Displaced Syrians in Armenia have to choose between paying for the rent or buying food for their children

“I wouldn’t have thought that the life would hit "We have to struggle for every day of our life in Armenia relying on the support from others, hoping for better future for ourselves and our children". Ani Hakobeans

The COVID-19 emergency threatens the ability of displaced populations to survive and thrive in Armenia.

Life was going on quite well for a displaced Syrian family living in Armenia when COVID-19 outbreak emerged within the country. Now, the family of George (62) and Ani (54) Hakobean is striving to make ends meet, choosing between paying for rent and buying groceries to feed their 12-year-old twins, Salpie and Sahag.

In 2015, the family made the difficult decision to leave their home and profitable business in Syria to find refuge in the land of their ancestors - Armenia. To rebuild their life, they started from scratch gradually adjusting to the new culture, language, and community. Like the majority of the displaced Syrians, the Hakobeans live in a rented apartment in a remote district in Yerevan trying to navigate through the difficult social and economic environment relying on short-term jobs with meagre income. While George is making some money by taxi driving, his wife Ani is supporting the family by baking for neighbours.

The COVID-19 pandemic impacted the Hakobeans' and many other displaced families in unexpected and unprecedented ways. UNHCR decided to visit the family together with its frontline partner Mission Armenia NGO.

Ani making her famous ‘Syrian-Armenian’ coffee. Photo by Mission Armenia

Ani making her famous ‘Syrian-Armenian’ coffee. Photo by Mission Armenia

“I wouldn’t have thought that the life would hit us with more hardships. While enjoying peace and safety, we have to struggle for every day of our life in Armenia relying on the support from others, hoping for better future for ourselves and our children,” said Ani with sadness in her eyes.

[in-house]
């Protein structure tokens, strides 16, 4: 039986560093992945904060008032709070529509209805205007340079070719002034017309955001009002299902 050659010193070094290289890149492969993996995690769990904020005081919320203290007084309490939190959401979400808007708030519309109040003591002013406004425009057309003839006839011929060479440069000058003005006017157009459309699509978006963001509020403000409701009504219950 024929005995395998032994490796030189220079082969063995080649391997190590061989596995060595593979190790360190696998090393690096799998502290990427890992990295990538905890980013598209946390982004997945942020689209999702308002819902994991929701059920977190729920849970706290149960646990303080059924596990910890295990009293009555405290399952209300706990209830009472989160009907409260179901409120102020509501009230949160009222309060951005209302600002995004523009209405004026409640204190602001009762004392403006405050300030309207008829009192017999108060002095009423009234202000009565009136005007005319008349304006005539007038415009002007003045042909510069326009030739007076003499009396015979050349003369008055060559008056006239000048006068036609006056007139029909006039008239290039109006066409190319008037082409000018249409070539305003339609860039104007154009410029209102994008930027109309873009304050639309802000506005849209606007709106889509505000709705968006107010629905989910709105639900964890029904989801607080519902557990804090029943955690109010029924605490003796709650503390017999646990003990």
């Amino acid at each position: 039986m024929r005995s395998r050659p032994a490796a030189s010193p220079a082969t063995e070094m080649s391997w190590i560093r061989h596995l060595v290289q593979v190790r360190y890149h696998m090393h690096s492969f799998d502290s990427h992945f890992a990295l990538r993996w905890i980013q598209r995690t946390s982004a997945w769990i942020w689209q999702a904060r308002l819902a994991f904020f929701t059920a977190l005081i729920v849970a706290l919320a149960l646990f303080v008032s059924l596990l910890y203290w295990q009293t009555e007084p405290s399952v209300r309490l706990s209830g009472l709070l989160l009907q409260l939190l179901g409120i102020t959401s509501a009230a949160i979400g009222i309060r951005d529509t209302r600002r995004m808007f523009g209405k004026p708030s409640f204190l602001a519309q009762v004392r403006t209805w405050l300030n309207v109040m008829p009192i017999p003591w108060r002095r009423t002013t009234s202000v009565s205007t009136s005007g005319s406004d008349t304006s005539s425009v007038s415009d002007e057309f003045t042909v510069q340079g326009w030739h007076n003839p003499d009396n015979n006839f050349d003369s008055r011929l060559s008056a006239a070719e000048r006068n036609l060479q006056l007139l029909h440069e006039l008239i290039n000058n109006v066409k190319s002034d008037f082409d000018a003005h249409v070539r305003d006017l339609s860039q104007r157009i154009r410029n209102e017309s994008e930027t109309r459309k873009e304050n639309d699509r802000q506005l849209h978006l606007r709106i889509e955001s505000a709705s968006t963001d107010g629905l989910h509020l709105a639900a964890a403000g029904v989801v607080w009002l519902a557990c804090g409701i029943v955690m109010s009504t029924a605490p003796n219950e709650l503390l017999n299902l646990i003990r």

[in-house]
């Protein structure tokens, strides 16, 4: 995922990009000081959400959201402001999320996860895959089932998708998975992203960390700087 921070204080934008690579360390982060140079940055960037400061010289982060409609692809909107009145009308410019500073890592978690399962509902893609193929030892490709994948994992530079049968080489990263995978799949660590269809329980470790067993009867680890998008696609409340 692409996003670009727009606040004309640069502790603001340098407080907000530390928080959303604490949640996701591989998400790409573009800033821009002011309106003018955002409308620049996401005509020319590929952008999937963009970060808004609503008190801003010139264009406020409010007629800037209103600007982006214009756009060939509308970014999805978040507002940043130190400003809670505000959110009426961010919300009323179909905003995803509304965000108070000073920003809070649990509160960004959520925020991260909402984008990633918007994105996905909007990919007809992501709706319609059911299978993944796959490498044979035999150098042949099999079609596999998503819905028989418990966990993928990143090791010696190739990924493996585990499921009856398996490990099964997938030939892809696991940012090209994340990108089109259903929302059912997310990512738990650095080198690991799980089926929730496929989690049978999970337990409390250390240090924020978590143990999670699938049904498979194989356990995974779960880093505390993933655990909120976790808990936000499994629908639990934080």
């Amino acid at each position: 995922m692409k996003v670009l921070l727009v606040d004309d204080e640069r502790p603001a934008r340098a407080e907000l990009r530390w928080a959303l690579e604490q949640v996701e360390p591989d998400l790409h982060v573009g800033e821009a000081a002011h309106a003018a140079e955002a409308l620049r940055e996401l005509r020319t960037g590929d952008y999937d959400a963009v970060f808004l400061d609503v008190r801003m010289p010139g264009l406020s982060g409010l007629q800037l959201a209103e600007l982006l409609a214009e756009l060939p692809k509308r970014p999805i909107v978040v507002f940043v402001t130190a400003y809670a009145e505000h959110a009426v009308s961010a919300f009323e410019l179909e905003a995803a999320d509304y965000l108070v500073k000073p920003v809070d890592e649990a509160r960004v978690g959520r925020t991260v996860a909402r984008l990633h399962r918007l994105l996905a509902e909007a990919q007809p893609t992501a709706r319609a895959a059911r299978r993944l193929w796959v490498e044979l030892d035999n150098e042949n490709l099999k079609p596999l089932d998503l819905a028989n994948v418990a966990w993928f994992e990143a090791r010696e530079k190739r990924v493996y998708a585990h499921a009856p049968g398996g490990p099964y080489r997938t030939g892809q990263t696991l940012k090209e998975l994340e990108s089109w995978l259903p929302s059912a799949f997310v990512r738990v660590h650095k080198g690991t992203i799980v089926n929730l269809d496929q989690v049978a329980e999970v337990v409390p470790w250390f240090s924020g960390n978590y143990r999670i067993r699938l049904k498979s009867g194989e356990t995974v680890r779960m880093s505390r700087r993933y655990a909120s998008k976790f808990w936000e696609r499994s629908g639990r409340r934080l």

In addition to the challenges associated with social and economic integration, lockdown and isolation left many displaced families feeling hopeless and anxious about their future.

“We are in constant fear of appearing on the street. I haven’t made a penny for the last two months, but the landlord demands us to pay the rent. How longer can we survive like this? I don’t know,” George added, trying to hide his embarrassment from his children. “We can hardly pay the bills… we have to save on everything, we save on our children… prepare less food for them hoping for assistance from elsewhere to be able to survive,” Ani continued.

George, who was healthy and doing well when he lived in Aleppo, got sick with a chronic disease soon after his arrival in Armenia. In poor health and unable to make ends meet, the pandemic aggravates the challenges that George and his family now face as refugees.

Handy and in stand-by to prevent COVID-19. Photo by Mission Armenia

Handy and in stand-by to prevent COVID-19. Photo by Mission Armenia

To mitigate the sufferings of the displaced population and help them cope with the adverse socio-economic impact of the COVID-19 emergency on their livelihoods, UNHCR initiated a prompt and targeted humanitarian support by providing one-time multi-purpose cash assistance to 507 extremely vulnerable displaced persons, including refugees, asylum-seekers and displaced Syrian families seeking protection in Armenia. UNHCR’s emergency assistance, distributed by Mission Armenia NGO, enabled the families to cover their basic needs.

The family of George and Ani Hakobeans were among the vulnerable households that benefitted from UNHCR’s emergency cash assistance enabling them to cope with the socio-economic hardships occurred due to the COVID-19 outbreak, as well as psycho-social support and counselling essential for them during these difficult times.